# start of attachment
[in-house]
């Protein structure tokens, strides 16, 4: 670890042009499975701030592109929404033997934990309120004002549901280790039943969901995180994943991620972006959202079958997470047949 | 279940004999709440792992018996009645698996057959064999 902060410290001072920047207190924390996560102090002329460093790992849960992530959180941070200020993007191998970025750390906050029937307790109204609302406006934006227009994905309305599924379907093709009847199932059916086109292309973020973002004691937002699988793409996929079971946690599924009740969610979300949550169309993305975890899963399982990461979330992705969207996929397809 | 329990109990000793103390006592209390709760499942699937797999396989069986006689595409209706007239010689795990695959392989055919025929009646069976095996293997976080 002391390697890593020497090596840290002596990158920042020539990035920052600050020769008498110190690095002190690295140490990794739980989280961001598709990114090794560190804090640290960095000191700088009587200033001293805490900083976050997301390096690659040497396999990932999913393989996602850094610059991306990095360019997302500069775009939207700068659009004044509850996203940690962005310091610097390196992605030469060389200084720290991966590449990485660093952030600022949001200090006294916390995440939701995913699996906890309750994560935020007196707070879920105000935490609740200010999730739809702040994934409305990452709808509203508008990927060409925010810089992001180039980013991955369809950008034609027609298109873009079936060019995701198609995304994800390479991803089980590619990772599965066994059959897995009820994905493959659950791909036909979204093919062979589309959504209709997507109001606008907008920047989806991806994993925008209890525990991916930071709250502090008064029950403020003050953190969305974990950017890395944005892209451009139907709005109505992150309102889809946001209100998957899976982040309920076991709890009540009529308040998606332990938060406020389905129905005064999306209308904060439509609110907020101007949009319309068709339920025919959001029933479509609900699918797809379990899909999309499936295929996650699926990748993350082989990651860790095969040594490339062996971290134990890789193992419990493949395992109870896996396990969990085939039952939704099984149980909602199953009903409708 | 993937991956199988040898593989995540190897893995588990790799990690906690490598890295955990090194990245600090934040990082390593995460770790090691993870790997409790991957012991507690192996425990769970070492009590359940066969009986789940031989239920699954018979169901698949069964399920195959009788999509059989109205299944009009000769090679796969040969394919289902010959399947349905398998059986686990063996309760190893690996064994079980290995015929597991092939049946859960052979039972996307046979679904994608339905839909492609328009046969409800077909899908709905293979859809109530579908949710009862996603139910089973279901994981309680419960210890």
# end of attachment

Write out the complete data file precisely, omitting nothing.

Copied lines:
[in-house]
């Protein structure tokens, strides 16, 4: 670890042009499975701030592109929404033997934990309120004002549901280790039943969901995180994943991620972006959202079958997470047949 | 279940004999709440792992018996009645698996057959064999 902060410290001072920047207190924390996560102090002329460093790992849960992530959180941070200020993007191998970025750390906050029937307790109204609302406006934006227009994905309305599924379907093709009847199932059916086109292309973020973002004691937002699988793409996929079971946690599924009740969610979300949550169309993305975890899963399982990461979330992705969207996929397809 | 329990109990000793103390006592209390709760499942699937797999396989069986006689595409209706007239010689795990695959392989055919025929009646069976095996293997976080 002391390697890593020497090596840290002596990158920042020539990035920052600050020769008498110190690095002190690295140490990794739980989280961001598709990114090794560190804090640290960095000191700088009587200033001293805490900083976050997301390096690659040497396999990932999913393989996602850094610059991306990095360019997302500069775009939207700068659009004044509850996203940690962005310091610097390196992605030469060389200084720290991966590449990485660093952030600022949001200090006294916390995440939701995913699996906890309750994560935020007196707070879920105000935490609740200010999730739809702040994934409305990452709808509203508008990927060409925010810089992001180039980013991955369809950008034609027609298109873009079936060019995701198609995304994800390479991803089980590619990772599965066994059959897995009820994905493959659950791909036909979204093919062979589309959504209709997507109001606008907008920047989806991806994993925008209890525990991916930071709250502090008064029950403020003050953190969305974990950017890395944005892209451009139907709005109505992150309102889809946001209100998957899976982040309920076991709890009540009529308040998606332990938060406020389905129905005064999306209308904060439509609110907020101007949009319309068709339920025919959001029933479509609900699918797809379990899909999309499936295929996650699926990748993350082989990651860790095969040594490339062996971290134990890789193992419990493949395992109870896996396990969990085939039952939704099984149980909602199953009903409708 | 993937991956199988040898593989995540190897893995588990790799990690906690490598890295955990090194990245600090934040990082390593995460770790090691993870790997409790991957012991507690192996425990769970070492009590359940066969009986789940031989239920699954018979169901698949069964399920195959009788999509059989109205299944009009000769090679796969040969394919289902010959399947349905398998059986686990063996309760190893690996064994079980290995015929597991092939049946859960052979039972996307046979679904994608339905839909492609328009046969409800077909899908709905293979859809109530579908949710009862996603139910089973279901994981309680419960210890």